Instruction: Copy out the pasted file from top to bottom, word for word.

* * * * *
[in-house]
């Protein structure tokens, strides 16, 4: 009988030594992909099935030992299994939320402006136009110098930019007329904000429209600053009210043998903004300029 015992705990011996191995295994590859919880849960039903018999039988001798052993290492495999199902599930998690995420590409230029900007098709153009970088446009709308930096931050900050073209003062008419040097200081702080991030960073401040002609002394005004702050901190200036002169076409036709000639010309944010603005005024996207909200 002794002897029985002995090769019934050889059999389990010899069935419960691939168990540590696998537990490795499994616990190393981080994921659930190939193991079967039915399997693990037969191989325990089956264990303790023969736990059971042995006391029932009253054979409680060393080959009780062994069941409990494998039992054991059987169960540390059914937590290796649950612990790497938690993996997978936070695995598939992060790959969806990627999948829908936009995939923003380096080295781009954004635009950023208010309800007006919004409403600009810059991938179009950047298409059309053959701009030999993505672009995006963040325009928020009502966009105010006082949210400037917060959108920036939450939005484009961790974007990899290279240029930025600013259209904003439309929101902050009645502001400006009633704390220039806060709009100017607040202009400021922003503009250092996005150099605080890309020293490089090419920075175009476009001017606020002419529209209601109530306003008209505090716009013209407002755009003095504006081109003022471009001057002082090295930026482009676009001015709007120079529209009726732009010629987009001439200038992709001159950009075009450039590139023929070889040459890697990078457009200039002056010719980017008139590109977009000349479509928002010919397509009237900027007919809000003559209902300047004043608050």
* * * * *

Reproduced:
[in-house]
């Protein structure tokens, strides 16, 4: 009988030594992909099935030992299994939320402006136009110098930019007329904000429209600053009210043998903004300029 015992705990011996191995295994590859919880849960039903018999039988001798052993290492495999199902599930998690995420590409230029900007098709153009970088446009709308930096931050900050073209003062008419040097200081702080991030960073401040002609002394005004702050901190200036002169076409036709000639010309944010603005005024996207909200 002794002897029985002995090769019934050889059999389990010899069935419960691939168990540590696998537990490795499994616990190393981080994921659930190939193991079967039915399997693990037969191989325990089956264990303790023969736990059971042995006391029932009253054979409680060393080959009780062994069941409990494998039992054991059987169960540390059914937590290796649950612990790497938690993996997978936070695995598939992060790959969806990627999948829908936009995939923003380096080295781009954004635009950023208010309800007006919004409403600009810059991938179009950047298409059309053959701009030999993505672009995006963040325009928020009502966009105010006082949210400037917060959108920036939450939005484009961790974007990899290279240029930025600013259209904003439309929101902050009645502001400006009633704390220039806060709009100017607040202009400021922003503009250092996005150099605080890309020293490089090419920075175009476009001017606020002419529209209601109530306003008209505090716009013209407002755009003095504006081109003022471009001057002082090295930026482009676009001015709007120079529209009726732009010629987009001439200038992709001159950009075009450039590139023929070889040459890697990078457009200039002056010719980017008139590109977009000349479509928002010919397509009237900027007919809000003559209902300047004043608050």